Eurostar has defended limiting the amount of alcohol passengers can carry on its trains as necessary to “maintain a pleasant environment”.
The train operator explained its position after customers complained on social media about changes to the policy.
It allows one bottle of wine or four cans of beer and no spirits.
Previously, there were restrictions on ski resort routes and temporary ones for sporting events.
Although Eurostar says it made the changes last year, passengers appear to have only just started to notice.
Passenger Claire Tate told the Press Association that the policy was disgusting and she will reconsider using Eurostar in the future.
“I think the policy is there for sports fans who come on drunk and disturb other holidaymakers. Something should be in place – like an extra fee – for those types of travellers”.
Mark Smith, a rail expert who runs his passenger seat61.com website which says it promotes train rather than air travel, tweeted that “Eurostar has quietly changed its luggage policy” which was “completely unnecessary”.
“Previously its policy was easygoing, it was sort of what you would expect. I’m aghast at the change, it seems draconian,” he told the BBC.
Mr Smith said the change would make travelling by train “more stressful” for many passengers.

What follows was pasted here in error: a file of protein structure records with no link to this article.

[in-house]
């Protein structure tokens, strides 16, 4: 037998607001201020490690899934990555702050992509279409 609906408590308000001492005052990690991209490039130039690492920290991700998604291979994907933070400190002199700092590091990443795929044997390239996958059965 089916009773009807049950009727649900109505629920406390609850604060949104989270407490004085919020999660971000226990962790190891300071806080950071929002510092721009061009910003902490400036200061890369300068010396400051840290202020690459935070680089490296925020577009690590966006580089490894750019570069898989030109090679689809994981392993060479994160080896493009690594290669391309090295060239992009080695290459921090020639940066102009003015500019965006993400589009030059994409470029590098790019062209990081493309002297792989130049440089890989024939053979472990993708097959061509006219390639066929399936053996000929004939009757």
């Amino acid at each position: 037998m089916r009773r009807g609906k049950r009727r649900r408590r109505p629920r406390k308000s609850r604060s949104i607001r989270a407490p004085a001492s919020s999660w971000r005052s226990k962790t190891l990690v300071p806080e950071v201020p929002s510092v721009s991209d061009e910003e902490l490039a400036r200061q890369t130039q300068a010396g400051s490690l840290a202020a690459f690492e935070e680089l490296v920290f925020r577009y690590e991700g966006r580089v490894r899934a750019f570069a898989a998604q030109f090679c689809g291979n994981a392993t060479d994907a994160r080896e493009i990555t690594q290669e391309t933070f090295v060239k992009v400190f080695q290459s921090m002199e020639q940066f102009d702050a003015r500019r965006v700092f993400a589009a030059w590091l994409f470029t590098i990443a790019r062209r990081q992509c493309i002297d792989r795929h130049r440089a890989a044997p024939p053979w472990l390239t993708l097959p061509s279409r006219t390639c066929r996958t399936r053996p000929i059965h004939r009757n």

Eurostar said the change to its alcohol policy was made last autumn.
“This decision was made to maintain a pleasant environment on board for all our travellers. Those that wish to take more with them for consumption at home can do so using our registered luggage service, EuroDespatch,” the company said.
Its luggage service, EuroDespatch, charges a minimum fee of £30 per item.
Eurostar would not say how many customers had been stopped at security checks with too much alcohol since the limits were put in place.
Neither did it say whether there were any restrictions on the amount of alcohol that can be bought on its trains.
“All luggage goes through a scanner as it does in the airport and Eurostar reserves the right to confiscate any alcohol over those limits. Alcohol consumption on board is monitored by our team,” Eurostar said.
Another passenger complaining about the change was Will Roberts who said: “That’s crazy. You mean I can no longer bring a six pack of Belgian beer back home in my bag after trip to Brussels? Is there a way to convince them to change?”